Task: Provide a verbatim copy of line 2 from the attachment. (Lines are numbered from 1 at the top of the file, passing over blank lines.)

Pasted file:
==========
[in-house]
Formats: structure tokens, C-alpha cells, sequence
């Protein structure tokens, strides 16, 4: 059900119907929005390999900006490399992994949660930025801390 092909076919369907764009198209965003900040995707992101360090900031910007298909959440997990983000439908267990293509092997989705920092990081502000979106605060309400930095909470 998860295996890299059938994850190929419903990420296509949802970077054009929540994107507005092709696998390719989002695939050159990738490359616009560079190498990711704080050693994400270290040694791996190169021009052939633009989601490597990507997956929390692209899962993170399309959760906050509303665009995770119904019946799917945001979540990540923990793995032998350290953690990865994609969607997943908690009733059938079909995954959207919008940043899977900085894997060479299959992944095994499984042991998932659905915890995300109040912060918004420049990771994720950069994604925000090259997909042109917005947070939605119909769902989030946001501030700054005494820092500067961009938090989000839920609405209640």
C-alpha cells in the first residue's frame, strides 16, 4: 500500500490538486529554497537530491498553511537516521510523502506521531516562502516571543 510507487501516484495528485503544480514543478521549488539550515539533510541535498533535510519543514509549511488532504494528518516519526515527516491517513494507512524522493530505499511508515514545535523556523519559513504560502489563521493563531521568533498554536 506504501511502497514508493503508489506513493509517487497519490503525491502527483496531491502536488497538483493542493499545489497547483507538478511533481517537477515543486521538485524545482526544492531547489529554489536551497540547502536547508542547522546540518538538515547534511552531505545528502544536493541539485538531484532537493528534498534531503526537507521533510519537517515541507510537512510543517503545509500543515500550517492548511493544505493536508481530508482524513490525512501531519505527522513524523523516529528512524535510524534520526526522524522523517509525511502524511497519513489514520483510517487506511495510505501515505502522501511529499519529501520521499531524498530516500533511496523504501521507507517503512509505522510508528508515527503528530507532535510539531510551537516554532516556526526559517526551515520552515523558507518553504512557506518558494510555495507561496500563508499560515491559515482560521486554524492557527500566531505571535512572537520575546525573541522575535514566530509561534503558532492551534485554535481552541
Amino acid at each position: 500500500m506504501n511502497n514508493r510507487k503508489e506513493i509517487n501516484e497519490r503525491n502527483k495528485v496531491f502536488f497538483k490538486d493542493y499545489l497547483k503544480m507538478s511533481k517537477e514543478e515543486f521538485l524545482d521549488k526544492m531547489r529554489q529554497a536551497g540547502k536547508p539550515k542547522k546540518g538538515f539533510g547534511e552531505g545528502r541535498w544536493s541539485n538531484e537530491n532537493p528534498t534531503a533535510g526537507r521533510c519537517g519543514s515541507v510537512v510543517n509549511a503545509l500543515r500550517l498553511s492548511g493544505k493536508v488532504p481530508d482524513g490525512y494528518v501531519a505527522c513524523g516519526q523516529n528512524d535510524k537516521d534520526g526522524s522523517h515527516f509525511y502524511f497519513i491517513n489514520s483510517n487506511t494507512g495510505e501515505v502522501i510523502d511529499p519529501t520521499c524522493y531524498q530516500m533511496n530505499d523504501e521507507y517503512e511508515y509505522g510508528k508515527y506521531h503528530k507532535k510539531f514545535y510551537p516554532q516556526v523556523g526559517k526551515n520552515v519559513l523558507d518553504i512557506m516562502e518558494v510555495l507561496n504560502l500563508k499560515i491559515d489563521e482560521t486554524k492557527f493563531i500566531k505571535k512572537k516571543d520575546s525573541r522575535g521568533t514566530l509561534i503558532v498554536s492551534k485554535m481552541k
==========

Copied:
Formats: structure tokens, C-alpha cells, sequence